In what appears to be the first big corporation to create formal guidelines governing employee behavior in virtual worlds, IBM has taken the unusual step of establishing official guidelines for its more than 5,000 employees who inhabit Second Life, the San Francisco 3-D virtual world owned by Linden Lab, and other online universes, reports the Associated Press.
Hoping to avoid embarrassing incidents by staff who might partake in such stereotypically online community-esque behavior as creating nebulous identities, fighting, gambling or engaging in other discomforting activities to the company, which conducts business in the virtual world, IBM’s rules warn employees against discriminating, harassing other Avatars, or sharing intellectual property with people who are not supposed to see it. Employee’s personal avatars should look appropriate for doing business in their virtual sales center.
IBM executives say that rather than laying down the iron fist, the code of conduct is akin to a corporate stamp of approval. But as IBM hopes to earn money advising corporate clients and auditioning business strategies online, it also has a fiscal incentive.
The 11 netiquette guidelines, which apply to Second Life, Entropia Universe, Forterra, There.com and other worlds, also caution employees to assume that their virtual and 3-D world activities are public, just as a public chat room would be.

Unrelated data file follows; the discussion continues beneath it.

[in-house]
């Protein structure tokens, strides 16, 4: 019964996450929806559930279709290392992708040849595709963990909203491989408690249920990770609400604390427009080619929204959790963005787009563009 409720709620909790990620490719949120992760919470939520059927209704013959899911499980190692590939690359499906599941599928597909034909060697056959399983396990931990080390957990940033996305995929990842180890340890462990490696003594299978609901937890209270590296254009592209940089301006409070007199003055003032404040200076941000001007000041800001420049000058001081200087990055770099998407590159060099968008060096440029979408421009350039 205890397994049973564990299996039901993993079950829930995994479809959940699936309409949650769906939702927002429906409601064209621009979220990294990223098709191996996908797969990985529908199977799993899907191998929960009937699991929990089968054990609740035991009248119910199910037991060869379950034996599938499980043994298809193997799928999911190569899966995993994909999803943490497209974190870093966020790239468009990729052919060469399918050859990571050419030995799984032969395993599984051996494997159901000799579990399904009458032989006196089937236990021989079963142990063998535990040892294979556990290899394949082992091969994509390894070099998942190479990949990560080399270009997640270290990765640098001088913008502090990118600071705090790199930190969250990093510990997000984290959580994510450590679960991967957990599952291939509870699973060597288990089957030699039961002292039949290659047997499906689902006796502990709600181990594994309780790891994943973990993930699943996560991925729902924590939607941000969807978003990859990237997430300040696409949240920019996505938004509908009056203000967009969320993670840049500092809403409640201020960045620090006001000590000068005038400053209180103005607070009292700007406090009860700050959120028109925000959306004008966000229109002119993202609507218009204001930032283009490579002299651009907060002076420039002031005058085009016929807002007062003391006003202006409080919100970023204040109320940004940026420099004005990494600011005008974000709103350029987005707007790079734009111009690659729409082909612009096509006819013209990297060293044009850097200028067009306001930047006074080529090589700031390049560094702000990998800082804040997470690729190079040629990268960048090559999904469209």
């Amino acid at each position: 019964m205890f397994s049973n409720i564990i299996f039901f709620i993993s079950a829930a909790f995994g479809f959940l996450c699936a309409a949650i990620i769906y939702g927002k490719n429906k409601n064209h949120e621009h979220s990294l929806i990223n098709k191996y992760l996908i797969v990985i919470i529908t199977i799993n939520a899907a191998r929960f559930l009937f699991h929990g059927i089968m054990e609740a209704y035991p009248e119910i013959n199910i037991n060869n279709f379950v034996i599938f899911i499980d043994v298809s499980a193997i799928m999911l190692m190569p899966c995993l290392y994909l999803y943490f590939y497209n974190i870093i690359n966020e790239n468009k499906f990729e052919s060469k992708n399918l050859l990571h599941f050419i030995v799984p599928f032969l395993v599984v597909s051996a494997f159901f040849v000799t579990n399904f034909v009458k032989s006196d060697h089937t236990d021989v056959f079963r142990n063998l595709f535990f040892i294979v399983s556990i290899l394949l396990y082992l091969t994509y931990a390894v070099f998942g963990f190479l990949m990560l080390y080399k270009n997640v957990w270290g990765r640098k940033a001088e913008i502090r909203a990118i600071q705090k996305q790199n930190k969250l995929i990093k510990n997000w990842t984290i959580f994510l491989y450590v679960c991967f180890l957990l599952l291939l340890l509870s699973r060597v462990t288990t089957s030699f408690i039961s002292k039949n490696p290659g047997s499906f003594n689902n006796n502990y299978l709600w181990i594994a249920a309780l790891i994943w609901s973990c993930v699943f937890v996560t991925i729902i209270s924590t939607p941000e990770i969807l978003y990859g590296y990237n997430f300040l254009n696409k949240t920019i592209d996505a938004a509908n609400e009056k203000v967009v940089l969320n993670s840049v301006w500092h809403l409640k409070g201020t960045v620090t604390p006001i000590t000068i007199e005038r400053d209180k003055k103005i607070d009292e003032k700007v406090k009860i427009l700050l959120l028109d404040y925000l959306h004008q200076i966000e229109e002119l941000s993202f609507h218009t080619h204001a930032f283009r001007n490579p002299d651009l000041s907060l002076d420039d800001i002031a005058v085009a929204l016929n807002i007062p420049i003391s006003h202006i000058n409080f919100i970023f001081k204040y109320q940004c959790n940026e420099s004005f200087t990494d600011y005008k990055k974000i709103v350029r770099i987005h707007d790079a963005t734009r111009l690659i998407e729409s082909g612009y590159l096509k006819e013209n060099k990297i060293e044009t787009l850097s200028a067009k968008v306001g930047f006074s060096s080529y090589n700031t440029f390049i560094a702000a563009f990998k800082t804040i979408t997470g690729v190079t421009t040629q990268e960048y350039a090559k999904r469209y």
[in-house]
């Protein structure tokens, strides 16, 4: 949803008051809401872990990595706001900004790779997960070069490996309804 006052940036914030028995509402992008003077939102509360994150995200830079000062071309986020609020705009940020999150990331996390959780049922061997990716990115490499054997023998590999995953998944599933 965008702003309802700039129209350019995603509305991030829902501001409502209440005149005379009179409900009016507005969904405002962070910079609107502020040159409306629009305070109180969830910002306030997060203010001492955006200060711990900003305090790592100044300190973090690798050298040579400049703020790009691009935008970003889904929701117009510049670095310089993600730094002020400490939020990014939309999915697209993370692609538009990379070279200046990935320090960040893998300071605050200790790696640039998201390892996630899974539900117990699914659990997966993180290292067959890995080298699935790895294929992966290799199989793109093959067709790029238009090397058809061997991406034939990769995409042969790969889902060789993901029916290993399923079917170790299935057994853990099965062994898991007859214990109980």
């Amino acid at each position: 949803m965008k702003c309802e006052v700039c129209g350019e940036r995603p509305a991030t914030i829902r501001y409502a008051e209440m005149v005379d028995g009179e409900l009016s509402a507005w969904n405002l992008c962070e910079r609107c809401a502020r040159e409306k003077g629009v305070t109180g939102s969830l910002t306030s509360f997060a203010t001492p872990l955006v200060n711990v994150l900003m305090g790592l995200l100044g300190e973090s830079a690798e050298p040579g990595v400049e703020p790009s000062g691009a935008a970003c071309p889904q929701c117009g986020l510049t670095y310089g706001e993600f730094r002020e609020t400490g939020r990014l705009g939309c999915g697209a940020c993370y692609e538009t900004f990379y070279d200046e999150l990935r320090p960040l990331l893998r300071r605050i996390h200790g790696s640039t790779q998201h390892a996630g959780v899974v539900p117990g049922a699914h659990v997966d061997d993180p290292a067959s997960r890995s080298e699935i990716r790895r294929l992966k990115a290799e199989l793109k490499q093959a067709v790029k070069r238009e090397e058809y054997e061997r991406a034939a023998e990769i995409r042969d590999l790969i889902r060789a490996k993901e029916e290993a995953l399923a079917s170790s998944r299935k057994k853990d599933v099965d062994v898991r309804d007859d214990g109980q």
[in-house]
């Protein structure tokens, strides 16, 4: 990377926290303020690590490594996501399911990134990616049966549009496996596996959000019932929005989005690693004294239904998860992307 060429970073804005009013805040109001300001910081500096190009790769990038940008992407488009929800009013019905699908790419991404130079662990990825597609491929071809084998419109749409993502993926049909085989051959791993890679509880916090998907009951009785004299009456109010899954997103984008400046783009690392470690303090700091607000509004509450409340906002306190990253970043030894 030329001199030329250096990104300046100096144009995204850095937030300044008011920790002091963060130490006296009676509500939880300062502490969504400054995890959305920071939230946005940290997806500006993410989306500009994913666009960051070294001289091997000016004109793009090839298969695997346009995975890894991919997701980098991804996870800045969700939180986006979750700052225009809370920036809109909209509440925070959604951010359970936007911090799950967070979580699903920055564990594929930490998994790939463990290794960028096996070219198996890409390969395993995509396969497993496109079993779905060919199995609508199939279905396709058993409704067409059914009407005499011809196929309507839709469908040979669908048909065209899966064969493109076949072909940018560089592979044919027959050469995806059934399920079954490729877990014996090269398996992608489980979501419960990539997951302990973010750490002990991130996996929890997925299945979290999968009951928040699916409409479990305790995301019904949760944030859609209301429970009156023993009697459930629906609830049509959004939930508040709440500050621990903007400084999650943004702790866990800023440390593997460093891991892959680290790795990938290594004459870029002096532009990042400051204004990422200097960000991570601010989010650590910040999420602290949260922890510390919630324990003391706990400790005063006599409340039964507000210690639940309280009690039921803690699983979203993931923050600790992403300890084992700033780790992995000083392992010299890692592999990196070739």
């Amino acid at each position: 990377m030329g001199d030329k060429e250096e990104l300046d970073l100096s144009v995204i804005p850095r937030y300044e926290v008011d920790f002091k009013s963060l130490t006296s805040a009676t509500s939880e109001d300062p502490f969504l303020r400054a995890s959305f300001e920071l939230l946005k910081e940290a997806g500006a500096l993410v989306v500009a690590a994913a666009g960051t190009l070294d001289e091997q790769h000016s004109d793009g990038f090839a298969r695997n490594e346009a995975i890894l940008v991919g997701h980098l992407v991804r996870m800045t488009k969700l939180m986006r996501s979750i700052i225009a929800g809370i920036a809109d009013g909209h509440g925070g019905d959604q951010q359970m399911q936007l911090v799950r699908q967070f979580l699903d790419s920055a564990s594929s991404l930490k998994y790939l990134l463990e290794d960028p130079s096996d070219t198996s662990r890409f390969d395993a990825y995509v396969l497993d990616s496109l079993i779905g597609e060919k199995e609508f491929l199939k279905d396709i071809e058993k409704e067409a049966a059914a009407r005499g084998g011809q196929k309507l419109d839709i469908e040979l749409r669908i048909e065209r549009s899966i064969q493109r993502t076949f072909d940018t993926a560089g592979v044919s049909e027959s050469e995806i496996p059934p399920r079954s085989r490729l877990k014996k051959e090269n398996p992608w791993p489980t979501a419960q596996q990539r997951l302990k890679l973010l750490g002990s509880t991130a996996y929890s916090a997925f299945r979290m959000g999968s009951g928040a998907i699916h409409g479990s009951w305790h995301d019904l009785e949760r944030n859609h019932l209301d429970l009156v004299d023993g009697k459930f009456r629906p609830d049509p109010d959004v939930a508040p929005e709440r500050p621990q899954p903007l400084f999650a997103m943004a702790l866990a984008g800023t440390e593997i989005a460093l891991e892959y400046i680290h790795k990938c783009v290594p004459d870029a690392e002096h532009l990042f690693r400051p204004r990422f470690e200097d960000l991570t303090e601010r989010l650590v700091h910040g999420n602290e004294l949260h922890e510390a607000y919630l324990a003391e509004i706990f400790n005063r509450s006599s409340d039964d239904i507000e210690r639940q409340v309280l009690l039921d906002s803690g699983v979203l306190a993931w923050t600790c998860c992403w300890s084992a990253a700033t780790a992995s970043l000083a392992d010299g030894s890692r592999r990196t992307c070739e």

Of course, it didn’t take long for pundits to criticize IBM for trying to “clean up” and “button down” a lively online world.
“So much for Second Life, the virtual world, being a place you can escape real-life constraints,” wrote the blogger at BlogForward: Money.
Yet, the PG-13-ing of Second Life was already well underway when IBM distributed its users agreement. In the previous couple of weeks, it had already banned gambling and “broadly offensive” sexual and other acts between Avatars.
Others consider the rules laid down by IBM as a positive sign of the growth and acceptance of participating in virtual worlds as a hobby.
“At one time virtual worlds were dismissed as irrelevant. Considered the domain of fantasy geeks and star trek conventioneers, they were viewed with more than a spoonful of condescension. A number of events provide an indication of just how far the general perception of these worlds, especially Second Life, have come,” wrote the blogger behind Shadow of a Doubt.